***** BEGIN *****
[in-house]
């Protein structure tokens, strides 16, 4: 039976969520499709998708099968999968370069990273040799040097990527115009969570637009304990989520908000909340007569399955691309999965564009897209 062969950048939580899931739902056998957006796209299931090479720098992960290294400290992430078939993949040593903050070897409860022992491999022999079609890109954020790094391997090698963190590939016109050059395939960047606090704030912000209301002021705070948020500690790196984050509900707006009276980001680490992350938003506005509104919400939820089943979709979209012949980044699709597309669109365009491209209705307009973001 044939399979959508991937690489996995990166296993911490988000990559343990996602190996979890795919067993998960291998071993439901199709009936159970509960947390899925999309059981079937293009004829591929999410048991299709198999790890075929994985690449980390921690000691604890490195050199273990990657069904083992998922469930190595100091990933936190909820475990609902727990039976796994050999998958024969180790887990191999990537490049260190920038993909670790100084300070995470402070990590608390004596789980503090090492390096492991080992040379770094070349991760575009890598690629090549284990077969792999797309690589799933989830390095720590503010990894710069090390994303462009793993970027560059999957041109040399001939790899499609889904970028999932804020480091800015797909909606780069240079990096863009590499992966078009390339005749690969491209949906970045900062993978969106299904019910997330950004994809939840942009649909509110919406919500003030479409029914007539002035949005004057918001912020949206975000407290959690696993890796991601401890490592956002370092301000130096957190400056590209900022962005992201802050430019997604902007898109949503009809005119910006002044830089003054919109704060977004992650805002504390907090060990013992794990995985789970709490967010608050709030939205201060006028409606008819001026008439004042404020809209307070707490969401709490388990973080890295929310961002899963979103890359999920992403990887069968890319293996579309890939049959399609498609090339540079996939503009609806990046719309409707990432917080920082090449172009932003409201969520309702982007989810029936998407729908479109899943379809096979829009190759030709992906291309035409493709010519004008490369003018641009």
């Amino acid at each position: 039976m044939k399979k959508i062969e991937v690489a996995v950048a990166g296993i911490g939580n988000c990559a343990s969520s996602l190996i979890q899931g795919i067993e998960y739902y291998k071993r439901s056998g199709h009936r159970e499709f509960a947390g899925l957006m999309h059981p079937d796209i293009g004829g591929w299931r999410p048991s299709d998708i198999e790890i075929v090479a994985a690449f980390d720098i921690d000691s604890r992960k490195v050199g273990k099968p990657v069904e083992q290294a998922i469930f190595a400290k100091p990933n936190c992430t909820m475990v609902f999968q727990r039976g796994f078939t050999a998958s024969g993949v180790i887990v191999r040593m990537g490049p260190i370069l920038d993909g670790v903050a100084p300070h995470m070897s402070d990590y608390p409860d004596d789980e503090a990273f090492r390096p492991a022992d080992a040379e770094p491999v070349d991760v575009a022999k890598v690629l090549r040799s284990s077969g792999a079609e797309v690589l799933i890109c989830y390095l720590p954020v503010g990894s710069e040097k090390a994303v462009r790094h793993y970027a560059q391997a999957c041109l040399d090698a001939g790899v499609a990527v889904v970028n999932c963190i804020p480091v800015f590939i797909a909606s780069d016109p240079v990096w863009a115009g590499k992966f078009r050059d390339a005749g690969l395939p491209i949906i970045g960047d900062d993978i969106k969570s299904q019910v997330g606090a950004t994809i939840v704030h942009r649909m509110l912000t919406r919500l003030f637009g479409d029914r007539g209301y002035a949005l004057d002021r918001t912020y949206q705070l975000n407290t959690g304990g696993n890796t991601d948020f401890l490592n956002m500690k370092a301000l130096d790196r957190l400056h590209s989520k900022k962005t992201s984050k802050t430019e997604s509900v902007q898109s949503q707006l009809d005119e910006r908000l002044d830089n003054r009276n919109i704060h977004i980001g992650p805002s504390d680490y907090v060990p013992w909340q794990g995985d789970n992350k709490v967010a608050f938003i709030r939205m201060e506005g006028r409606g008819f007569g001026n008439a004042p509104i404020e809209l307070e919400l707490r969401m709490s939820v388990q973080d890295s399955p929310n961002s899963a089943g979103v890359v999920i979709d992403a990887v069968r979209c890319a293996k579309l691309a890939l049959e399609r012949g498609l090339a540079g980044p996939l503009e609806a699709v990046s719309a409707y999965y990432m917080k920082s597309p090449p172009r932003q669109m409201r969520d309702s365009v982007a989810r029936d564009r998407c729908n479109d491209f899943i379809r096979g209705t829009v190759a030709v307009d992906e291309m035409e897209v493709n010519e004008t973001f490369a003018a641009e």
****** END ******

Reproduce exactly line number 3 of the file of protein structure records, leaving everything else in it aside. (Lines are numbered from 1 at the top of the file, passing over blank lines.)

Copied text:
């Amino acid at each position: 039976m044939k399979k959508i062969e991937v690489a996995v950048a990166g296993i911490g939580n988000c990559a343990s969520s996602l190996i979890q899931g795919i067993e998960y739902y291998k071993r439901s056998g199709h009936r159970e499709f509960a947390g899925l957006m999309h059981p079937d796209i293009g004829g591929w299931r999410p048991s299709d998708i198999e790890i075929v090479a994985a690449f980390d720098i921690d000691s604890r992960k490195v050199g273990k099968p990657v069904e083992q290294a998922i469930f190595a400290k100091p990933n936190c992430t909820m475990v609902f999968q727990r039976g796994f078939t050999a998958s024969g993949v180790i887990v191999r040593m990537g490049p260190i370069l920038d993909g670790v903050a100084p300070h995470m070897s402070d990590y608390p409860d004596d789980e503090a990273f090492r390096p492991a022992d080992a040379e770094p491999v070349d991760v575009a022999k890598v690629l090549r040799s284990s077969g792999a079609e797309v690589l799933i890109c989830y390095l720590p954020v503010g990894s710069e040097k090390a994303v462009r790094h793993y970027a560059q391997a999957c041109l040399d090698a001939g790899v499609a990527v889904v970028n999932c963190i804020p480091v800015f590939i797909a909606s780069d016109p240079v990096w863009a115009g590499k992966f078009r050059d390339a005749g690969l395939p491209i949906i970045g960047d900062d993978i969106k969570s299904q019910v997330g606090a950004t994809i939840v704030h942009r649909m509110l912000t919406r919500l003030f637009g479409d029914r007539g209301y002035a949005l004057d002021r918001t912020y949206q705070l975000n407290t959690g304990g696993n890796t991601d948020f401890l490592n956002m500690k370092a301000l130096d790196r957190l400056h590209s989520k900022k962005t992201s984050k802050t430019e997604s509900v902007q898109s949503q707006l009809d005119e910006r908000l002044d830089n003054r009276n919109i704060h977004i980001g992650p805002s504390d680490y907090v060990p013992w909340q794990g995985d789970n992350k709490v967010a608050f938003i709030r939205m201060e506005g006028r409606g008819f007569g001026n008439a004042p509104i404020e809209l307070e919400l707490r969401m709490s939820v388990q973080d890295s399955p929310n961002s899963a089943g979103v890359v999920i979709d992403a990887v069968r979209c890319a293996k579309l691309a890939l049959e399609r012949g498609l090339a540079g980044p996939l503009e609806a699709v990046s719309a409707y999965y990432m917080k920082s597309p090449p172009r932003q669109m409201r969520d309702s365009v982007a989810r029936d564009r998407c729908n479109d491209f899943i379809r096979g209705t829009v190759a030709v307009d992906e291309m035409e897209v493709n010519e004008t973001f490369a003018a641009e």